Film interview: Sam Rockwell on playing a racist cop in Three Billboards Outside Ebbing, Missouri

Rockwell and Frances McDormand get in each other's faces
Rockwell and Frances McDormand get in each other's faces
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Sam Rockwell completely convinces as an ignorant police officer in Martin McDonagh’s new film, writes Alistair Harkness, but he also brings enough humanity to the character to make him more than just a stereotype

Read past interviews with Sam Rockwell and one of the most commonly cited career facts is a 1997 quote from Harvey Weinstein declaring “he’s a movie star” when he was still an unknown actor. Taken from an article in the New York Times about the booming indie film scene, the much-regurgitated story remains a useful reminder of the disgraced mogul’s formerly lauded status as a kingmaker – one we now know came at a terrible price for the many women whose careers he promised to make or break. “Yeah,” sighs Rockwell when I bring it up. “I think these women are very brave and courageous to come forward. Anything like this is horrible and, in fact, you see some of that misogyny in our movie.”

Three Billboards Outside Ebbing, Missouri features a, racist cop butting heads with a grieving mother who wants answers about her raped and murdered  daughter

Three Billboards Outside Ebbing, Missouri features a, racist cop butting heads with a grieving mother who wants answers about her raped and murdered daughter

He’s referring to Three Billboards Outside Ebbing, Missouri, the new film from In Bruges director Martin McDonagh in which he plays a small-town racist cop who repeatedly butts heads with a grieving mother, played by Frances McDormand, as she tries to get answers about the stalled investigation into her daughter’s rape and murder.

“Racism and misogyny has been very prevalent in the United States so I think that shines a new light on some of the scenes in this film,” he says. He sighs again. “Yeah, I think it’s horrible. What are you gonna say?”

He’s right about increased focus on racism and misogyny shining a new light on Three Billboards Outside Ebbing, Missouri, especially as McDormand’s Mildred Hayes strides through town like Marge Gunderson crossed with Mad Max, her increasing propensity for frontier justice coming to the fore as she’s set on a collision course with Rockwell’s hate-filled, IQ-challenged police deputy Jason Dixon.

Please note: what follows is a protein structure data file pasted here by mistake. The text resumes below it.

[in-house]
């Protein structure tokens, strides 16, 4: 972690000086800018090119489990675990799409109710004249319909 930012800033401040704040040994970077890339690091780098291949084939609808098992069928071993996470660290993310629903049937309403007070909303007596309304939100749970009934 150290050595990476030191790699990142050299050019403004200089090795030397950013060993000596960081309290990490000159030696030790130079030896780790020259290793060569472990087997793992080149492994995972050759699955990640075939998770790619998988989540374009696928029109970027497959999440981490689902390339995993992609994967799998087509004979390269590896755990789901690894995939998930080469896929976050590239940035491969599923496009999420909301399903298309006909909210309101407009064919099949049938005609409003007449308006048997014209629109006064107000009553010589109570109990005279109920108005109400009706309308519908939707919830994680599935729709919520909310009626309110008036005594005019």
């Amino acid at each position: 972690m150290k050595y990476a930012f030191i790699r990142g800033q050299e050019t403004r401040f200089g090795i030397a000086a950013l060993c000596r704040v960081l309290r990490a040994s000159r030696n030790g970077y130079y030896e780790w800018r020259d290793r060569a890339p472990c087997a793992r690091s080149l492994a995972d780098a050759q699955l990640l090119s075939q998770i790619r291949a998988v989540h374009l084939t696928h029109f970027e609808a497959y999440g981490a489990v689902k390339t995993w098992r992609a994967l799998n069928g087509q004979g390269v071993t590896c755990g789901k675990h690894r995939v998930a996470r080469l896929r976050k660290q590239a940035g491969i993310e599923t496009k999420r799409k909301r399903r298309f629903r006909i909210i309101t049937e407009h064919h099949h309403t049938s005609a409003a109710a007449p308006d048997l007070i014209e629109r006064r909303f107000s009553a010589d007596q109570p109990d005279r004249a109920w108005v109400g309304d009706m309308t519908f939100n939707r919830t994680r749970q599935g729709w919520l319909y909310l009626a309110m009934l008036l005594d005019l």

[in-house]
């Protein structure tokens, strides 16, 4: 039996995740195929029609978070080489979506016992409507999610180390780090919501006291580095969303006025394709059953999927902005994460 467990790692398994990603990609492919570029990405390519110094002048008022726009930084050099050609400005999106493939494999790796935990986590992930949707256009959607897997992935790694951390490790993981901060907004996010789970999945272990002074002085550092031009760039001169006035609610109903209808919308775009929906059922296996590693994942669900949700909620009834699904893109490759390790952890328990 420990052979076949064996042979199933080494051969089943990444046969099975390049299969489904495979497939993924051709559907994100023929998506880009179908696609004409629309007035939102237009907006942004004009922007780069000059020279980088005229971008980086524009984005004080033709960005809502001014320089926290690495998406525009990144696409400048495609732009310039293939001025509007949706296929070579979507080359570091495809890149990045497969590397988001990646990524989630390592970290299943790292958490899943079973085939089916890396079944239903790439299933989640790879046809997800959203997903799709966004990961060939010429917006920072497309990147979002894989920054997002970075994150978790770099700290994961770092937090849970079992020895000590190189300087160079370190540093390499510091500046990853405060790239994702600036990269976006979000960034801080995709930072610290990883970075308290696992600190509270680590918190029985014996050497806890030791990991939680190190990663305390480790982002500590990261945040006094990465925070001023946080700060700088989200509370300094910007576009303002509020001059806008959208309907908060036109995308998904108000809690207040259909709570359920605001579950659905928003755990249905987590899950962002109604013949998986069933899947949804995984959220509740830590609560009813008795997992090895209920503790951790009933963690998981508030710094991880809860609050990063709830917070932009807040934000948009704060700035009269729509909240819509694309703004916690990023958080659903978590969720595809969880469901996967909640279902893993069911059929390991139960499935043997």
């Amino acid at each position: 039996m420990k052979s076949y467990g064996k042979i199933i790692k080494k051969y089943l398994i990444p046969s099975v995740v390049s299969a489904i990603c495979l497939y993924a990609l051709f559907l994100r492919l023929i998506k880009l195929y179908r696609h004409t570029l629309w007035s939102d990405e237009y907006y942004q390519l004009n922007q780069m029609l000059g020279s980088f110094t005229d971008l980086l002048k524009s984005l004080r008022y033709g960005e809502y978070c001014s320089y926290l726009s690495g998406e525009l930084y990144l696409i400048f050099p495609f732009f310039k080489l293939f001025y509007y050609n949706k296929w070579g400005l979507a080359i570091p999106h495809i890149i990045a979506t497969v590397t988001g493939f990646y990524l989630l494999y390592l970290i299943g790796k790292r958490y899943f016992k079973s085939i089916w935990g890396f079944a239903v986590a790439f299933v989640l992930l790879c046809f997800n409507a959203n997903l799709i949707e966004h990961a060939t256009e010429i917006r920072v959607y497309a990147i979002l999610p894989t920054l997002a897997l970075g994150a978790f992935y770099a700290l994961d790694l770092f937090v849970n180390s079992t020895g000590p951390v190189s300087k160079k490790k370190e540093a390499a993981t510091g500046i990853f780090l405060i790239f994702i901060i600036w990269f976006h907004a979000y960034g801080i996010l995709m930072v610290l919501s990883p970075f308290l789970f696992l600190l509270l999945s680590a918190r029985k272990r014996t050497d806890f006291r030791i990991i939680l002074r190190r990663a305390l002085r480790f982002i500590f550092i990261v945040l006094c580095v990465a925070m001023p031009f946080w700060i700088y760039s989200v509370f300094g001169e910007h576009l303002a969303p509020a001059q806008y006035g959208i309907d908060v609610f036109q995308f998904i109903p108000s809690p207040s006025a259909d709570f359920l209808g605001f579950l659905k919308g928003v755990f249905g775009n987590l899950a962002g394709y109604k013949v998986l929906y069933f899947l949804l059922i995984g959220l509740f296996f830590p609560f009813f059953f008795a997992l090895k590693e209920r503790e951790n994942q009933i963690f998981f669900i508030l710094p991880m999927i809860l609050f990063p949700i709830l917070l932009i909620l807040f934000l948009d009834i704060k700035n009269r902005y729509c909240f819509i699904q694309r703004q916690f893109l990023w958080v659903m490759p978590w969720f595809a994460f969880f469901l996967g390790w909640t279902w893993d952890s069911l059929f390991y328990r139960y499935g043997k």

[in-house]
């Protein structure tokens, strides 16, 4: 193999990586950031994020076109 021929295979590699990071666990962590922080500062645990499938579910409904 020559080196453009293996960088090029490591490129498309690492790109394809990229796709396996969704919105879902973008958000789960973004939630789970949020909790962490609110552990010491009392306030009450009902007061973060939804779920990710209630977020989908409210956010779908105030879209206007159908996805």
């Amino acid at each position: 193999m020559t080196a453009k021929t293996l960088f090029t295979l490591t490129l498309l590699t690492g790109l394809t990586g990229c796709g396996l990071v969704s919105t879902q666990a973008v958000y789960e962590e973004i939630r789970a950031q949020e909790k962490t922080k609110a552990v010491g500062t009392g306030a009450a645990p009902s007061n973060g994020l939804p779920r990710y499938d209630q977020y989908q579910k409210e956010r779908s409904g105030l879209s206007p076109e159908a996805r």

But if Rockwell sounds like he’s floundering a little as he tries to figure out what to say about the Weinstein revelations, that’s possibly because we’re meeting on the final day of the BFI London Film Festival when the story is barely a week old.

The allegations about Kevin Spacey – who supplied the voice of the robot in Moon, one of Rockwell’s most beloved films – are still some weeks away, but the extent to which Weinstein’s behaviour has brought systemic abuse in Hollywood into the open is forcing everyone to take a long hard look at the way the industry operates.

“I didn’t know anything about it,” says Rockwell of the specific abuse allegations against Weinstein. “I’d done only one movie with him [his break-out film Confessions of a Dangerous Mind]. We had some creative issues, but, basically, I think it’s horrible. I don’t know what to say. I was lucky as a young actor. I mean, I’m a dude, but I didn’t have any close calls like that when I was a young cute boy. But it happens to women, obviously, more than it does to men. I think it’s awful and it’s terrible and it’s gross.

“You know, I saw a guy on the street stick his tongue out in a fellatio kind of way and I thought of Harvey. I thought – and he was not an attractive man – ‘Wow, that’s interesting. Do you think that’s going to help you get women? I wanted to go up to him and say, ‘How’s that working out for you?’”